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Thunder Bay set to vote on designated truck route


Image courtesy: City of Thunder Bay

THUNDER BAY, Ont. – After years of bitter debate, Thunder Bay will finally vote this Monday on a controversial proposal to create a designated truck route – one that could steer traffic away from several truck-focused businesses.

A city council vote on the bylaw was originally due to take place in April, but was delayed due to procedural reasons.

In March the council ratified the plan for a designated truck route, which would effectively move trucks off local streets and onto the Trans-Canada Highway and Thunder Bay Expressway.

The Thunder Bay Chamber of Commerce has criticized the plan, saying it will hit businesses hard.

“We have numerous concerns with the City of Thunder Bay’s proposed designated truck route bylaw, which will restrict the movement of goods by both cross-country trucks and local trucks within city limits,” said chamber president Charla Robinson in an email to Truck News.

“The proposed changes will increase the time, cost and carbon impact of moving goods through the city.”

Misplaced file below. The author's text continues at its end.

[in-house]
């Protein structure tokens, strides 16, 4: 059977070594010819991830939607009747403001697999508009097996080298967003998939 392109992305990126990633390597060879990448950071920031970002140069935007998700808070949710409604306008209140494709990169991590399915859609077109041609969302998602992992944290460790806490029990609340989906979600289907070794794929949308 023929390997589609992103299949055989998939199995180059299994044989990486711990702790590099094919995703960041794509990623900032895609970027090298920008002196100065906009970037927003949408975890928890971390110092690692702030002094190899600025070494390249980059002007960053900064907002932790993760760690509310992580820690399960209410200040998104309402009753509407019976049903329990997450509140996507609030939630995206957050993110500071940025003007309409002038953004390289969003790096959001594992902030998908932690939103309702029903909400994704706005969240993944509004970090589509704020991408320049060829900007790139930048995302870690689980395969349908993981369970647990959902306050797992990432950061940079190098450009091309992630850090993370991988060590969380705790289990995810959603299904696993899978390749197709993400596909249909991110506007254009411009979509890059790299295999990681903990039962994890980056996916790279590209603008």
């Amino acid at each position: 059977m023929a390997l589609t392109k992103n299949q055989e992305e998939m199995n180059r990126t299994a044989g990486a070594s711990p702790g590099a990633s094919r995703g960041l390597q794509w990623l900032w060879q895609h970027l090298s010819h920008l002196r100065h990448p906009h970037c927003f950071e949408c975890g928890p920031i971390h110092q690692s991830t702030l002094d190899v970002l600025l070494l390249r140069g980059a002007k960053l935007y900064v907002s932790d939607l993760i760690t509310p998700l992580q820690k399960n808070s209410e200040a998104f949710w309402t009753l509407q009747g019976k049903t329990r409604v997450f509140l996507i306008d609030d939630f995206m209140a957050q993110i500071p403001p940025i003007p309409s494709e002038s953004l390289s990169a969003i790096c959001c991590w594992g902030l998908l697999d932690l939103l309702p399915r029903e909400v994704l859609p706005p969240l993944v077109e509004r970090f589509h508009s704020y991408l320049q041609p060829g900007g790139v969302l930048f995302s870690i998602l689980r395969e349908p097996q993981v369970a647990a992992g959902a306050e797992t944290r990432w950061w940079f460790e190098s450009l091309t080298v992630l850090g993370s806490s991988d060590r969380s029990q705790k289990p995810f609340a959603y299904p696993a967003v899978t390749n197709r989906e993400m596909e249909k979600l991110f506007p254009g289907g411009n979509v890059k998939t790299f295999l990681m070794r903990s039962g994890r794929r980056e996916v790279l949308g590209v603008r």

The opponents also include Santorelli’s Truck Stop along Arthur Street, which caters to hundreds of heavy vehicles every day.

The city is looking to close much of Arthur Street and Dawson Road (Highway 102) to anything above 15,000 kilograms, squeezing more trucks onto the east-west Harbour Expressway that runs between the two routes.

“It’s going to be a 7-6 vote one way or another,” said Lorne Keller, comptroller of Santorelli’s, noting that a staff report recommending the new route appeared ready to die until one councilor changed their position. “That’s how hot button a topic it is.”

Keller said Santorelli’s lost 30% of its fuel sales business when the community introduced the Harbour Extension that bypassed the location.

“We can’t afford to take another 30% hit … The average truck takes 500 liters of fuel. You need a lot of cars to make up that.”

The designated truck route has been debated on and off by the council for more than 10 years.

The Ontario Trucking Association had proposed alternative policy options for the council to consider, like establishing the area as a community safety zone and installing photo radar along the existing route.

It questioned the low truck counts the city had used to downplay the safety- and congestion-related impacts of the proposed truck route.

“This is not how a proper traffic flow/collision analysis should be conducted,” association president Stephen Laskowski said at the time.

The association has said it will review the wording of the bylaw and will monitor the safety and congestion impacts of a new route, should it come into force.

 

 


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